why does the bauhaus value a cube shape?


The Bauhaus was instrumental in developing a new style which reflected the values and processes of machine production. This style is often referred to as the “machine” or “industrial” aesthetic.

The Bauhaus was a German design school founded in 1919 by Walter Gropius. The name Bauhaus roughly translates as architecture or construction house. The school looked to the art world, where the Cubist artists – Picasso, Braque and Gris – were breaking down objects to their basic geometric shapes – cones, cubes, spheres, etc. Bauhaus designers started to view objects in the same way. They saw the reduction of objects to their essential components as a strategy for rapidly mass producing consumer goods. This was the Bauhaus solution for creating an uncluttered living environment in a technological age.

To allow Bauhaus designers to fabricate goods from basic units, they developed a clean, simple style using abstract, angular and geometric forms. These forms were inspired by modern machinery – wheels, pistons and other mechanical elements. This principle of applying industrial imagery to architecture and domestic design appeared severe in contrast to the curves and decoration of the Art Nouveau and Arts & Crafts movements. Bauhaus’ austere aesthetic symbolised and dominated avant-garde architecture and design and its partnership with technology.

Bauhaus encouraged the use of new materials, including tubular steel, concrete, glass and plywood. Designers allowed the structure and construction of their finished designs to dictate their outward appearance – to such an extent that they regarded their designs as “styleless”. This followed on from American architect Louis Sullivan’s ideas on form following function.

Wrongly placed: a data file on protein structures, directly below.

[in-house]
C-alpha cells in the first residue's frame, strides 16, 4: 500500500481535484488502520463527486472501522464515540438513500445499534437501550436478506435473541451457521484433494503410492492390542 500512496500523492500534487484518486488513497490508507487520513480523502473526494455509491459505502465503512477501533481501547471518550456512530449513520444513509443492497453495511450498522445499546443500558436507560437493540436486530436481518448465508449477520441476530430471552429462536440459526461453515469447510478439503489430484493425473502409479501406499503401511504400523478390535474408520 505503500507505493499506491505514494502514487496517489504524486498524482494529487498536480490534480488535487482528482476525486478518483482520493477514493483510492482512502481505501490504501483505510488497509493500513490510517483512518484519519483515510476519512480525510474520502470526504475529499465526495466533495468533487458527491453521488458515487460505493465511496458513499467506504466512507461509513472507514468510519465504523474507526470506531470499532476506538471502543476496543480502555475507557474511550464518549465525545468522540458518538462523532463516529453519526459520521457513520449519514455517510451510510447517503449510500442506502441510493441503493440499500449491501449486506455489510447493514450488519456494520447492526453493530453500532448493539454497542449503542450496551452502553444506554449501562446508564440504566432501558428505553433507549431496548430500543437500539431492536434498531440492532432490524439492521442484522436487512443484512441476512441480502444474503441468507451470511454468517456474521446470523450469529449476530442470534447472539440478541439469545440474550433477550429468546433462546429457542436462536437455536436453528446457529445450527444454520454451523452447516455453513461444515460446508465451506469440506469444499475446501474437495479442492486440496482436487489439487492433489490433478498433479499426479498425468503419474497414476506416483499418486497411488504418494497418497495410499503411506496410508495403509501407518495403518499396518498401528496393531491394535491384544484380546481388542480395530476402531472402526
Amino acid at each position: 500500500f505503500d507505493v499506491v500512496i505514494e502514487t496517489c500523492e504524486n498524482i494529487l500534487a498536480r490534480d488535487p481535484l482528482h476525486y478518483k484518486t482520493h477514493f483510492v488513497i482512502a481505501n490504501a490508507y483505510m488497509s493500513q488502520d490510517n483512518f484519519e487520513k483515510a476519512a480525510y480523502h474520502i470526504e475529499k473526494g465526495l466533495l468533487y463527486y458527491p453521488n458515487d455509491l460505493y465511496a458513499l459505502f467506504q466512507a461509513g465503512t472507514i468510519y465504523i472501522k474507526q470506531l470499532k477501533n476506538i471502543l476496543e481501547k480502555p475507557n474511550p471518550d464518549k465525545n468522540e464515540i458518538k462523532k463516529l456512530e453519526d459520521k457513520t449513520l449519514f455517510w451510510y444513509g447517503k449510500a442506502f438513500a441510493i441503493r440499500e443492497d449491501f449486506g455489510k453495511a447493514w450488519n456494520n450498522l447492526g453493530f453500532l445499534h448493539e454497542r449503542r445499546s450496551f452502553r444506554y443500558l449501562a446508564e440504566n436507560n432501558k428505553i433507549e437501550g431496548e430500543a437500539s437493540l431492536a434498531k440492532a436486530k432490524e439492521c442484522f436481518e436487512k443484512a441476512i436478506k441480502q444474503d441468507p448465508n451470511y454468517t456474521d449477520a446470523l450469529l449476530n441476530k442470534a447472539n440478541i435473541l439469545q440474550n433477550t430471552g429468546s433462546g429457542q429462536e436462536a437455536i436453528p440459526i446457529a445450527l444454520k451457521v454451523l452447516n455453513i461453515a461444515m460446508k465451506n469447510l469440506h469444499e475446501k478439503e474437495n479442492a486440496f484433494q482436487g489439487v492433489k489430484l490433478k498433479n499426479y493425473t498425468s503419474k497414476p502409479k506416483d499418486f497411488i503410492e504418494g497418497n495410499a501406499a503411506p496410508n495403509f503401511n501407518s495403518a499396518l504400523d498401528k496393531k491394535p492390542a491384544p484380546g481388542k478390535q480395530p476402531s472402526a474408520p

The teaching at Bauhaus was progressive and forward thinking. The school employed many leading European artists and architects – such as Marcel Breuer and Mies van der Rohe – and its purpose was to train designers to work in industry. At that time, Germany did not have the access to the raw goods other western countries had and was in dire need of a skilled and innovative workforce which could export high quality goods. The designers which Bauhaus produced were economically very important to Germany.

This reform in design education meant that Bauhaus students’ time was split between education in the principles of basic design and time spent in the craft workshops where they gained skills in working with a particular material.

The Bauhaus was closed by the Nazis in 1933. It is famous today for not only its aesthetic but also for its approach to design and how it is taught. Many Bauhaus designs are still in production today and typify the modern movement for many people. The influence of Bauhaus can be seen in contemporary architecture and design.

The aesthetic of the engineer for the Bauhaus follows the motto form follows function.
The school steadily progressed under founder Walter Groupius, who, in 1923, saw what Russian and Dutch designers were doing and re-envisioned the Bauhaus’ original mission of uniting and craft, altering it to unite art and technology. Good design that could be mass-produced and made available to the general public.
It was then that many of the Bauhaus’ most iconic and lasting designs emerged. Centered around clean geometric forms, balanced visual composition, and materials such as wood, metal and glass, Bauhaus design embraced a futuristic look that was still very much interested in the creation of functional products for the real world. Encouraging a scientific approach to design, the mechanical and industrial aspects were not things to be covered up, but rather showcased.

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